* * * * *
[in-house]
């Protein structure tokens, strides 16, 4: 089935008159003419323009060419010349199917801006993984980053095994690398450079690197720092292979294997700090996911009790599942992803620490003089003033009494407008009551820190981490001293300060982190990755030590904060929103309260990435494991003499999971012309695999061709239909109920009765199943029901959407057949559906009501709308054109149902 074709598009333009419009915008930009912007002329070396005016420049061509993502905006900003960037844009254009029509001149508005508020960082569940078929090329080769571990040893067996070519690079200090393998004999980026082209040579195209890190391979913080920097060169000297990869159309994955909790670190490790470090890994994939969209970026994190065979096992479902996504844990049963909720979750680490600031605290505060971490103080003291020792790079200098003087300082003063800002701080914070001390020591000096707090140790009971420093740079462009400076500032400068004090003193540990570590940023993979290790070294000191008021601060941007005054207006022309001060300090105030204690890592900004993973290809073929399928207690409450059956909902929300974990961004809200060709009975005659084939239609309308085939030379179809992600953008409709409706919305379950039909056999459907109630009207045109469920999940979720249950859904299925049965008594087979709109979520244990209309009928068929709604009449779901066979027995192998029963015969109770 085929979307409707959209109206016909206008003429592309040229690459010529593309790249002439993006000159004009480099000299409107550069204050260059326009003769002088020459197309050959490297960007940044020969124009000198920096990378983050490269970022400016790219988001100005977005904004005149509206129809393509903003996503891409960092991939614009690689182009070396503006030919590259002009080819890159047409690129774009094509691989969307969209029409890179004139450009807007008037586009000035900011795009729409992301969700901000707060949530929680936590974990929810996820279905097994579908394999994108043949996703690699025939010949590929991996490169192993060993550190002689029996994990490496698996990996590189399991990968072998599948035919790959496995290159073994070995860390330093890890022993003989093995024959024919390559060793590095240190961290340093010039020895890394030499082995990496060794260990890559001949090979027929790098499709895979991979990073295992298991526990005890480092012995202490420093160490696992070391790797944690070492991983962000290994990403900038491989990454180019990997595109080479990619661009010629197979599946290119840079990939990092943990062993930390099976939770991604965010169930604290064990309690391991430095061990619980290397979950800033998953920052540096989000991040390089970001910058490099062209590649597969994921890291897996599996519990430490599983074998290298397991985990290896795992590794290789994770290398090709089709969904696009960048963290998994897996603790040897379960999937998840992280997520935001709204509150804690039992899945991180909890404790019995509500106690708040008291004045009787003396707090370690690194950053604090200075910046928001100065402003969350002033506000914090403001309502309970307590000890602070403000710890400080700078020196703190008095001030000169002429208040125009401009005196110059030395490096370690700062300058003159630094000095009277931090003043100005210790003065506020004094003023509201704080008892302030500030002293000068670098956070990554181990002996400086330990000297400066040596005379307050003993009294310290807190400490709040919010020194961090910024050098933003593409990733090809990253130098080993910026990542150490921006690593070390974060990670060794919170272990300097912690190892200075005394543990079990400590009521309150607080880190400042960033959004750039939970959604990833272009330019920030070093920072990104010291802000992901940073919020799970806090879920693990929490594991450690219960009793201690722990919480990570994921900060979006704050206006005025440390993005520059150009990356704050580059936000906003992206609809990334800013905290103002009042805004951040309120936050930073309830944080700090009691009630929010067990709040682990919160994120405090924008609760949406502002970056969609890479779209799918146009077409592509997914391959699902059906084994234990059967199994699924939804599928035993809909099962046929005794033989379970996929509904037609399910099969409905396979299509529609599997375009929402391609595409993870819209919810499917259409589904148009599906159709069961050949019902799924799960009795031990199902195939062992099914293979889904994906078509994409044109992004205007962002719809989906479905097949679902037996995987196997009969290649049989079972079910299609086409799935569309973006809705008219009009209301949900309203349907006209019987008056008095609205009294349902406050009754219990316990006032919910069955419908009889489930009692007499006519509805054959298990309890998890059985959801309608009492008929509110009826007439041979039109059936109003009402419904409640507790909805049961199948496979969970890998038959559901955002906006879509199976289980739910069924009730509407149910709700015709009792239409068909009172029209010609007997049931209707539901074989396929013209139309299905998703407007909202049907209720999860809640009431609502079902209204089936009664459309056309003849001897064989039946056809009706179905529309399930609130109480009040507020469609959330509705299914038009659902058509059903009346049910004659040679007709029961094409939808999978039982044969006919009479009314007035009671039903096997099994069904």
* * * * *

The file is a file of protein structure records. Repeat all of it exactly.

[in-house]
């Protein structure tokens, strides 16, 4: 089935008159003419323009060419010349199917801006993984980053095994690398450079690197720092292979294997700090996911009790599942992803620490003089003033009494407008009551820190981490001293300060982190990755030590904060929103309260990435494991003499999971012309695999061709239909109920009765199943029901959407057949559906009501709308054109149902 074709598009333009419009915008930009912007002329070396005016420049061509993502905006900003960037844009254009029509001149508005508020960082569940078929090329080769571990040893067996070519690079200090393998004999980026082209040579195209890190391979913080920097060169000297990869159309994955909790670190490790470090890994994939969209970026994190065979096992479902996504844990049963909720979750680490600031605290505060971490103080003291020792790079200098003087300082003063800002701080914070001390020591000096707090140790009971420093740079462009400076500032400068004090003193540990570590940023993979290790070294000191008021601060941007005054207006022309001060300090105030204690890592900004993973290809073929399928207690409450059956909902929300974990961004809200060709009975005659084939239609309308085939030379179809992600953008409709409706919305379950039909056999459907109630009207045109469920999940979720249950859904299925049965008594087979709109979520244990209309009928068929709604009449779901066979027995192998029963015969109770 085929979307409707959209109206016909206008003429592309040229690459010529593309790249002439993006000159004009480099000299409107550069204050260059326009003769002088020459197309050959490297960007940044020969124009000198920096990378983050490269970022400016790219988001100005977005904004005149509206129809393509903003996503891409960092991939614009690689182009070396503006030919590259002009080819890159047409690129774009094509691989969307969209029409890179004139450009807007008037586009000035900011795009729409992301969700901000707060949530929680936590974990929810996820279905097994579908394999994108043949996703690699025939010949590929991996490169192993060993550190002689029996994990490496698996990996590189399991990968072998599948035919790959496995290159073994070995860390330093890890022993003989093995024959024919390559060793590095240190961290340093010039020895890394030499082995990496060794260990890559001949090979027929790098499709895979991979990073295992298991526990005890480092012995202490420093160490696992070391790797944690070492991983962000290994990403900038491989990454180019990997595109080479990619661009010629197979599946290119840079990939990092943990062993930390099976939770991604965010169930604290064990309690391991430095061990619980290397979950800033998953920052540096989000991040390089970001910058490099062209590649597969994921890291897996599996519990430490599983074998290298397991985990290896795992590794290789994770290398090709089709969904696009960048963290998994897996603790040897379960999937998840992280997520935001709204509150804690039992899945991180909890404790019995509500106690708040008291004045009787003396707090370690690194950053604090200075910046928001100065402003969350002033506000914090403001309502309970307590000890602070403000710890400080700078020196703190008095001030000169002429208040125009401009005196110059030395490096370690700062300058003159630094000095009277931090003043100005210790003065506020004094003023509201704080008892302030500030002293000068670098956070990554181990002996400086330990000297400066040596005379307050003993009294310290807190400490709040919010020194961090910024050098933003593409990733090809990253130098080993910026990542150490921006690593070390974060990670060794919170272990300097912690190892200075005394543990079990400590009521309150607080880190400042960033959004750039939970959604990833272009330019920030070093920072990104010291802000992901940073919020799970806090879920693990929490594991450690219960009793201690722990919480990570994921900060979006704050206006005025440390993005520059150009990356704050580059936000906003992206609809990334800013905290103002009042805004951040309120936050930073309830944080700090009691009630929010067990709040682990919160994120405090924008609760949406502002970056969609890479779209799918146009077409592509997914391959699902059906084994234990059967199994699924939804599928035993809909099962046929005794033989379970996929509904037609399910099969409905396979299509529609599997375009929402391609595409993870819209919810499917259409589904148009599906159709069961050949019902799924799960009795031990199902195939062992099914293979889904994906078509994409044109992004205007962002719809989906479905097949679902037996995987196997009969290649049989079972079910299609086409799935569309973006809705008219009009209301949900309203349907006209019987008056008095609205009294349902406050009754219990316990006032919910069955419908009889489930009692007499006519509805054959298990309890998890059985959801309608009492008929509110009826007439041979039109059936109003009402419904409640507790909805049961199948496979969970890998038959559901955002906006879509199976289980739910069924009730509407149910709700015709009792239409068909009172029209010609007997049931209707539901074989396929013209139309299905998703407007909202049907209720999860809640009431609502079902209204089936009664459309056309003849001897064989039946056809009706179905529309399930609130109480009040507020469609959330509705299914038009659902058509059903009346049910004659040679007709029961094409939808999978039982044969006919009479009314007035009671039903096997099994069904």